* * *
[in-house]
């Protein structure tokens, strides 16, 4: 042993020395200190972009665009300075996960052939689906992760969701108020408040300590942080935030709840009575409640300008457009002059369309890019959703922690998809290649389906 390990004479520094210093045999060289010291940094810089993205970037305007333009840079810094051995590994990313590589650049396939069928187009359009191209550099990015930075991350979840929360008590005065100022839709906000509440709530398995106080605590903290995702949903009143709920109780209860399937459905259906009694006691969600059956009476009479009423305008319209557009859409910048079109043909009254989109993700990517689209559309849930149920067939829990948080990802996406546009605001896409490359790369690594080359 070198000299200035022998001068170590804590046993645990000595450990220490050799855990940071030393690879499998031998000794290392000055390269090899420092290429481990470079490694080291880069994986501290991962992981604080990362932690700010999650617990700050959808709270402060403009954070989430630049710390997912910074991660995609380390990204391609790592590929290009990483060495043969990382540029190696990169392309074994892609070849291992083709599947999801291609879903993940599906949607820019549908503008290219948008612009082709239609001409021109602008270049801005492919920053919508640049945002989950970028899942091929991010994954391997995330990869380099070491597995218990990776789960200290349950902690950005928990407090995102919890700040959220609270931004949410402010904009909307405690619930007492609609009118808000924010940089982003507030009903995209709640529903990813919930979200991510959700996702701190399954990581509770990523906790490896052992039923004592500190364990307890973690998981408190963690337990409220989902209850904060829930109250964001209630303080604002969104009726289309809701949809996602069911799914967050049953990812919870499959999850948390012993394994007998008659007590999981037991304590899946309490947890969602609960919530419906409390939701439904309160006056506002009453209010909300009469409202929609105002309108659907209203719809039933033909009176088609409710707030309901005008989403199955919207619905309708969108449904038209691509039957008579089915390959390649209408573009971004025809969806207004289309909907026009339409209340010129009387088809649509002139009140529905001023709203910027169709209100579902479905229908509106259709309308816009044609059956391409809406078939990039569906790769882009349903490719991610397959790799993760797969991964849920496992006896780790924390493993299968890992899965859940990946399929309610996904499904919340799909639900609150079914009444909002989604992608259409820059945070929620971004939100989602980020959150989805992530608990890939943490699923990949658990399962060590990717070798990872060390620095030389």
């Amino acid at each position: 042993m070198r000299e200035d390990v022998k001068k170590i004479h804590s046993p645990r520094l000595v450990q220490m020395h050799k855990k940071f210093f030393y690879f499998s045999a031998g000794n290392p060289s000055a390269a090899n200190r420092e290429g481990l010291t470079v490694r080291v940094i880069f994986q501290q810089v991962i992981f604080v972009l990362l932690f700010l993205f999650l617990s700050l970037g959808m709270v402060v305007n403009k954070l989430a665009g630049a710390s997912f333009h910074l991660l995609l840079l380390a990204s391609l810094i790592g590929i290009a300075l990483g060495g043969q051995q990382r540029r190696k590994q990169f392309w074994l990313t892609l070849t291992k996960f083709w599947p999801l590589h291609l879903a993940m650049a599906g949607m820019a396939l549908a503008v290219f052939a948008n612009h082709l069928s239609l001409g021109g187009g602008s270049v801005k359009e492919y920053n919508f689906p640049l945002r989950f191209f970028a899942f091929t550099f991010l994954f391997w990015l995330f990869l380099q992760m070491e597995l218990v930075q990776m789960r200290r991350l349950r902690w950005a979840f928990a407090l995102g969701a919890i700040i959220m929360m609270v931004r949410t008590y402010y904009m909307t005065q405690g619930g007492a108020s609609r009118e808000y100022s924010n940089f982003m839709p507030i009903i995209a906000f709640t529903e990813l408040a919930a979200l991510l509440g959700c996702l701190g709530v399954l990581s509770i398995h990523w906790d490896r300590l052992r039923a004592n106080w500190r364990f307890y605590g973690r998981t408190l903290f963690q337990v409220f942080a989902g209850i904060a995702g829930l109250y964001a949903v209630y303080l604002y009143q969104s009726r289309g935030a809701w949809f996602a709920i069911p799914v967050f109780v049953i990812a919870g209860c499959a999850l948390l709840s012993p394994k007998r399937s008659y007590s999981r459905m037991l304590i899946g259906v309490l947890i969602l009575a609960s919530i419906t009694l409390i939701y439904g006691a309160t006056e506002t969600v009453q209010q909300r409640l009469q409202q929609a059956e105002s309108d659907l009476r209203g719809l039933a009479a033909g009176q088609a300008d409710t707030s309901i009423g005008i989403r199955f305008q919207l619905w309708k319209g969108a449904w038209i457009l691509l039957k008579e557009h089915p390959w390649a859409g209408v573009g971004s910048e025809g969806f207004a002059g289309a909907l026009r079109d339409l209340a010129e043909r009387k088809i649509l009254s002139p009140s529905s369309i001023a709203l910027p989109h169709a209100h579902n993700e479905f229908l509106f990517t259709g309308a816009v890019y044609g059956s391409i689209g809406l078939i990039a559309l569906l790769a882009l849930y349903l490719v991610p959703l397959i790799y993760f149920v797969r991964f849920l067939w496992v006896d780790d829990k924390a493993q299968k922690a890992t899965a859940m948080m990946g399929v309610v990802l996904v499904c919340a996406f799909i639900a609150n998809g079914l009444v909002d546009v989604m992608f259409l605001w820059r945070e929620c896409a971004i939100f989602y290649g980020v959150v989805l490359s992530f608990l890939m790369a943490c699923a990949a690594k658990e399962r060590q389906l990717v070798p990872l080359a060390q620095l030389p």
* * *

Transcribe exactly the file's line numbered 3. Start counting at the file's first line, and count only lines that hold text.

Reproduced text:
């Amino acid at each position: 042993m070198r000299e200035d390990v022998k001068k170590i004479h804590s046993p645990r520094l000595v450990q220490m020395h050799k855990k940071f210093f030393y690879f499998s045999a031998g000794n290392p060289s000055a390269a090899n200190r420092e290429g481990l010291t470079v490694r080291v940094i880069f994986q501290q810089v991962i992981f604080v972009l990362l932690f700010l993205f999650l617990s700050l970037g959808m709270v402060v305007n403009k954070l989430a665009g630049a710390s997912f333009h910074l991660l995609l840079l380390a990204s391609l810094i790592g590929i290009a300075l990483g060495g043969q051995q990382r540029r190696k590994q990169f392309w074994l990313t892609l070849t291992k996960f083709w599947p999801l590589h291609l879903a993940m650049a599906g949607m820019a396939l549908a503008v290219f052939a948008n612009h082709l069928s239609l001409g021109g187009g602008s270049v801005k359009e492919y920053n919508f689906p640049l945002r989950f191209f970028a899942f091929t550099f991010l994954f391997w990015l995330f990869l380099q992760m070491e597995l218990v930075q990776m789960r200290r991350l349950r902690w950005a979840f928990a407090l995102g969701a919890i700040i959220m929360m609270v931004r949410t008590y402010y904009m909307t005065q405690g619930g007492a108020s609609r009118e808000y100022s924010n940089f982003m839709p507030i009903i995209a906000f709640t529903e990813l408040a919930a979200l991510l509440g959700c996702l701190g709530v399954l990581s509770i398995h990523w906790d490896r300590l052992r039923a004592n106080w500190r364990f307890y605590g973690r998981t408190l903290f963690q337990v409220f942080a989902g209850i904060a995702g829930l109250y964001a949903v209630y303080l604002y009143q969104s009726r289309g935030a809701w949809f996602a709920i069911p799914v967050f109780v049953i990812a919870g209860c499959a999850l948390l709840s012993p394994k007998r399937s008659y007590s999981r459905m037991l304590i899946g259906v309490l947890i969602l009575a609960s919530i419906t009694l409390i939701y439904g006691a309160t006056e506002t969600v009453q209010q909300r409640l009469q409202q929609a059956e105002s309108d659907l009476r209203g719809l039933a009479a033909g009176q088609a300008d409710t707030s309901i009423g005008i989403r199955f305008q919207l619905w309708k319209g969108a449904w038209i457009l691509l039957k008579e557009h089915p390959w390649a859409g209408v573009g971004s910048e025809g969806f207004a002059g289309a909907l026009r079109d339409l209340a010129e043909r009387k088809i649509l009254s002139p009140s529905s369309i001023a709203l910027p989109h169709a209100h579902n993700e479905f229908l509106f990517t259709g309308a816009v890019y044609g059956s391409i689209g809406l078939i990039a559309l569906l790769a882009l849930y349903l490719v991610p959703l397959i790799y993760f149920v797969r991964f849920l067939w496992v006896d780790d829990k924390a493993q299968k922690a890992t899965a859940m948080m990946g399929v309610v990802l996904v499904c919340a996406f799909i639900a609150n998809g079914l009444v909002d546009v989604m992608f259409l605001w820059r945070e929620c896409a971004i939100f989602y290649g980020v959150v989805l490359s992530f608990l890939m790369a943490c699923a990949a690594k658990e399962r060590q389906l990717v070798p990872l080359a060390q620095l030389p």